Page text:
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Horowitz: McConnell Influenced by Less Favorable 2020 Senate Map

Tuesday, February 19, 2019

 

Senate Majority Leader Mitch McConnell PHOTO: Senate.gov

While it is unlikely that the Democrats will be able to gain the 4 net seats required to take back control of the US Senate next year, given an electoral map that is much friendlier to them, it is not out of the question. Of the 34 US Senate seats up in 2020, 22 are currently occupied by Republicans.  This compares to the fact that only 9 out of the 35 seats up in 2018 were held by Republicans. Similarly, Democrats only have to defend one seat in a red state in 2020, as opposed to the 10 seats in red states they had to defend in 2018.

An expert campaign tactician and vote counter, Senate Majority Leader Mitch McConnell (KY) is well aware of the decidedly less favorable 2020 electoral map. It already appears to be factoring into his calculations as he picks some spots to distance Senate Republicans from President Trump.  One can see 2020 politics at work in McConnell’s decisive move to end the partial shutdown, his insistence that Trump sign last week’s bi-partisan compromise on border security even-though it included no funding for the Wall and no additional funding for so-called fencing or barriers, and his advancement of resolutions withdrawing American support for Saudi Arabian military actions in Yemen and opposing “precipitous withdrawal from Syria and Afghanistan.  As the 2020 election moves closer, it is likely that McConnell’s distancing efforts will step up.

Incumbent Republican Senators who are likely to face tough -re-election battles, such as Susan Collins in Maine, Cory Gardner in Colorado, Martha McSally in Arizona, and Joni Ernst in Iowa are with McConnell’s blessing beginning to carve out records of at least some independence from President Trump. On some key votes, they will be joined by Lamar Alexander of Tennessee who is not running for re-election and Lisa Murkowski of Alaska who is not up in 2020 and occupies a relatively safe seat--two Senators who have shown at least some willingness to stand up to the president.

One of the first tests of the change in the political dynamics from nearly universal, if sometimes, reluctant support of the president’s priorities among Senate Republicans to more of a willingness to oppose him on selected issues will be the upcoming vote on the resolution to reject Trump’s declaration of a National Emergency on the border. He is using this declaration as the justification for unilaterally re-purposing $6.3 billion of funds appropriated by Congress for other specific purposes for use in constructing the Wall in a blatant usurpation of the legislative body’s constitutionally mandated power of the purse.  It is a sure bet that the House of Representatives will pass this resolution and then a vote in the Senate is a requirement, according to the legislation that gives the president the power in limited circumstances to declare a national emergency.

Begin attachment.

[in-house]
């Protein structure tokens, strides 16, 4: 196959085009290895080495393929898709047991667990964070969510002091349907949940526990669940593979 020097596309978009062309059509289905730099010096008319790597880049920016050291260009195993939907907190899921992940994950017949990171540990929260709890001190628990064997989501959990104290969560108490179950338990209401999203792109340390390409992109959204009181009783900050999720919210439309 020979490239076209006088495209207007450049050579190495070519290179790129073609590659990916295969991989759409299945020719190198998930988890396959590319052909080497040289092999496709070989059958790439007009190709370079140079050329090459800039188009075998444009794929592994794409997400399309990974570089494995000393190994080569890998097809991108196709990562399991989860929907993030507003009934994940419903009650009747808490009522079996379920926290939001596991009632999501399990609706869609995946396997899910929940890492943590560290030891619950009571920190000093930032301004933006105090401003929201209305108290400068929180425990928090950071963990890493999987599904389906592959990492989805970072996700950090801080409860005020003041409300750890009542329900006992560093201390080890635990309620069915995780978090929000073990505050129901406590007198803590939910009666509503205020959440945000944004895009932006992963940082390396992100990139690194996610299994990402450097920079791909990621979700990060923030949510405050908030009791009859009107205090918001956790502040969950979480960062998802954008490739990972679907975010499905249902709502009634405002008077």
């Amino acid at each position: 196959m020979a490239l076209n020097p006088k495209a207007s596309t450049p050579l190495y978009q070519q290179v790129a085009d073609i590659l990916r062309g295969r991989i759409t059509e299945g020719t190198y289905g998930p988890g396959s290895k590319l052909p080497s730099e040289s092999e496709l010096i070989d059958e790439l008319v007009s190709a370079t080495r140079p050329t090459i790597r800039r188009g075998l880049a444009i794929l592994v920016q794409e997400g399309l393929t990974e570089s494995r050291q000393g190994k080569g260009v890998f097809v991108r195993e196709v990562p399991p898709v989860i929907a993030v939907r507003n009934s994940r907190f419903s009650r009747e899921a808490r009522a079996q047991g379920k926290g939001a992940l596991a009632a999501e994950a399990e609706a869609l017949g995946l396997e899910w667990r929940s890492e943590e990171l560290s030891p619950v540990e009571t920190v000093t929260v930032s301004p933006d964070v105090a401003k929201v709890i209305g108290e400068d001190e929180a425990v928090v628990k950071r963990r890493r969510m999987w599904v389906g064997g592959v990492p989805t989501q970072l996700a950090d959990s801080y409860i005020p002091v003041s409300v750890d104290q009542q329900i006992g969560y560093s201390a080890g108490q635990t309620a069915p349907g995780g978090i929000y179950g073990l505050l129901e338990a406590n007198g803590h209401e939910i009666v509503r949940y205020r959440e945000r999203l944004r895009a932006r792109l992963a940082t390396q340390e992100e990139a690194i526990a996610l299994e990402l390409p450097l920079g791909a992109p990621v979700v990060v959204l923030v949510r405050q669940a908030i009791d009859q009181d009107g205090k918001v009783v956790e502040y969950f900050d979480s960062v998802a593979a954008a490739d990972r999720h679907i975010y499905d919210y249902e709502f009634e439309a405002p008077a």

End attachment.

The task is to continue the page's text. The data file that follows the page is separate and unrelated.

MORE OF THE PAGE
Like pretty much all other legislative leaders, Senator McConnell is far more concerned with maintaining his majority than with getting the president re-elected.  The 2020 Senate battlegrounds will be fought out mainly in states where the president is unpopular--a decided change from 2018.  It remains the case that McConnell and his fellow Republican Senators will still toe the Trump line on most issues, despite many of them expressing their private reservations. This is because the president is still very popular with Republican primary voters and no one wants to face a primary challenge from someone backed by the president. There is now, however, a strong political counterbalance in the possibility the Democrats could take back the Senate. Trump’s dismally low approval ratings-- if they continue --will bring added political pressure for certain Senate incumbents to distance themselves at least occasionally.

That is the new political dynamic that Senator McConnell must navigate--one he well understands as evidenced by his recent measured political independence from the president. It will be interesting to see if the president can adjust to this new political reality; how rough a ride he will have over the next two years will depend on his ability to do so. So far, President Trump has shown little or no willingness to adapt, seemingly rejecting one of Senator McConnell’s favorite sayings, ‘that there is nothing to be learned from the second kick of a mule.”

 

Rob Horowitz is a strategic and communications consultant who provides general consulting, public relations, direct mail services and polling for national and state issue organizations, various non-profits and elected officials and candidates. He is an Adjunct Professor of Political Science at the University of Rhode Island.

 

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